“All we can do is rely on the people that are here and around us and the security and things like that, that they do their job when we’re at the race track. I’ve had threats of that sort before, here years ago, and I was a little bit sheltered from it. I think I was, I don’t know what, I was maybe 22 or something like that when that all went down. But you would think on the daily that you can go do your job and work and have fans and everybody come out and enjoy something and have fun at something and you know, not feel threatened.”

Did the experience change your perspective on your career being life and death after going through something that could have been?

“What’s important is spending time with your loved ones, while you’re here during the time in which you’re here on Earth. So, you know, having that opportunity to do that and obviously doing what I do is not necessarily life or death, but there is a danger and I assume that risk and know that risk and my family does as well too. So you hope you can pray every day that you’re able to go to work and do a good job and, you know, come out of the race car and go on to live another day. I’ve broken my legs. I’ve broken my foot. I’ve wrecked pretty hard a lot of times and knock on wood, I’ve come out unscathed to where I’m able to see another day, but man, you can be driving up and down the road and you know, get hit by somebody texting and driving. They’re looking at their phone, they’re texting and they swerve over the centerline and if you’re not paying attention to get away from it, you know there can be a catastrophe there. So it’s everywhere. We’ve all seen the movies, on scary situations that can be but you try to live life smart and the best you know how and have fun while doing it without having that dread weighing upon you.”

Does it impact how you look at your future in motorsports or change that perspective?

“This is a performance-based business, so it is life or death fear if you’ve either got a job and you’re working and you’re making a living or you’re at home figuring out what your next steps are. So you know, I’ve kind of thought about that of like, ‘okay, what are my next steps? What do I do if I don’t continue to race? And I have no idea. I have no clue. I’m good at certain things and those certain things revolve around this world that we’re in right now.”

How long did it take for you to meet back up with Samantha?

“From her phone call to me in the mall to getting back in touch with her was I’d have to say five minutes, six minutes. It wasn’t terribly long, but she was out before Brexton and I were and then we were able to find an exit and get out which fortunately it was close to the exit that we were parked. So we could just get in our car and venture around and go pick her up from the exit that she exited out of which was on the other side.”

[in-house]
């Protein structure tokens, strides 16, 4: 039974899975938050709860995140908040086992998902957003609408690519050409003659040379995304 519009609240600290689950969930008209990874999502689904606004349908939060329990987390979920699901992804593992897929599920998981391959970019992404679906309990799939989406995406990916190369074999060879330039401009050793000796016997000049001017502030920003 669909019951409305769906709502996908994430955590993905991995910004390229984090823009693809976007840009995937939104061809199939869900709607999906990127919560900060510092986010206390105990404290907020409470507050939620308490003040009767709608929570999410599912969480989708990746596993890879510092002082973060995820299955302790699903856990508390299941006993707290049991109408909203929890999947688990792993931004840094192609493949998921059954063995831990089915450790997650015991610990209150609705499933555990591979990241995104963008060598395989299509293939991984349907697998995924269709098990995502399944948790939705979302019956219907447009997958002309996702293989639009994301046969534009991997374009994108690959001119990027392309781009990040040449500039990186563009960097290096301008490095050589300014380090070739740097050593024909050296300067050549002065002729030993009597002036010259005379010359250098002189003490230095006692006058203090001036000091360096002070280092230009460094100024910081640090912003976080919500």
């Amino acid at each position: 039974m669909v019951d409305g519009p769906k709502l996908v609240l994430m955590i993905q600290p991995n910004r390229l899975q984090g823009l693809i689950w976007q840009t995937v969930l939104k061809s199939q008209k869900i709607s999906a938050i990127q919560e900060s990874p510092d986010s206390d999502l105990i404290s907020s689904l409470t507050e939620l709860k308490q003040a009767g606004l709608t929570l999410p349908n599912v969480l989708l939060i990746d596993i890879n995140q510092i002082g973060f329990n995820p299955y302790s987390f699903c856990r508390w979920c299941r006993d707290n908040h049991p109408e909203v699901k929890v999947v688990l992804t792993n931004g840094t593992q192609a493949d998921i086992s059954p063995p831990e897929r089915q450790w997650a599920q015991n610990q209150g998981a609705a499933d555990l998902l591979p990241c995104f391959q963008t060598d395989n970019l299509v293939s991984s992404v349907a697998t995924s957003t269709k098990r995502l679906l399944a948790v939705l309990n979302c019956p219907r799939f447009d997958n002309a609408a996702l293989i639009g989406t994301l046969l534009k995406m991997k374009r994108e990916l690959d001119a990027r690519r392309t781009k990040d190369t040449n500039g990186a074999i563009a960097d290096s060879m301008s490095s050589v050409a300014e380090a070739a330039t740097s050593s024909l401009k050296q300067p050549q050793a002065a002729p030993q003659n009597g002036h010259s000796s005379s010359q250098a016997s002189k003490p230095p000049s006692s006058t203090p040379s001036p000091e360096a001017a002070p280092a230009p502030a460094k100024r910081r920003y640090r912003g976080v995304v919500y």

Is there anything you learned at Auto Club that you can use this weekend for Michigan?

“I’m not sure. I think Auto Club actually kind of falls a little bit into its own. Where I would like to think that this place is a bit more similar to you know, a Kansas Vegas style mix of those places. So I feel like that’s probably what our baseline is built off of and not necessarily a Fontana, which is really flat, really slow. This place is very fast and very momentum driven where you know the loads are significantly different.”

About Toyota

Toyota (NYSE:TM) has been a part of the cultural fabric in North America for more than 60 years, and is committed to advancing sustainable, next-generation mobility through our Toyota and Lexus brands, plus our more than 1,800 dealerships.

Toyota directly employs more than 48,000 people in North America who have contributed to the design, engineering, and assembly of nearly 43 million cars and trucks at our 13 manufacturing plants. By 2025, Toyota’s 14th plant in North Carolina will begin to manufacture automotive batteries for electrified vehicles. With the more electrified vehicles on the road than any other automaker, more than a quarter of the company’s 2021 North American sales were electrified.

Through the Start Your Impossible campaign, Toyota highlights the way it partners with community, civic, academic and governmental organizations to address our society’s most pressing mobility challenges. We believe that when people are free to move, anything is possible. For more information about Toyota, visit

The views and opinions expressed in this article are those of the author and do not necessarily reflect the official policy or position of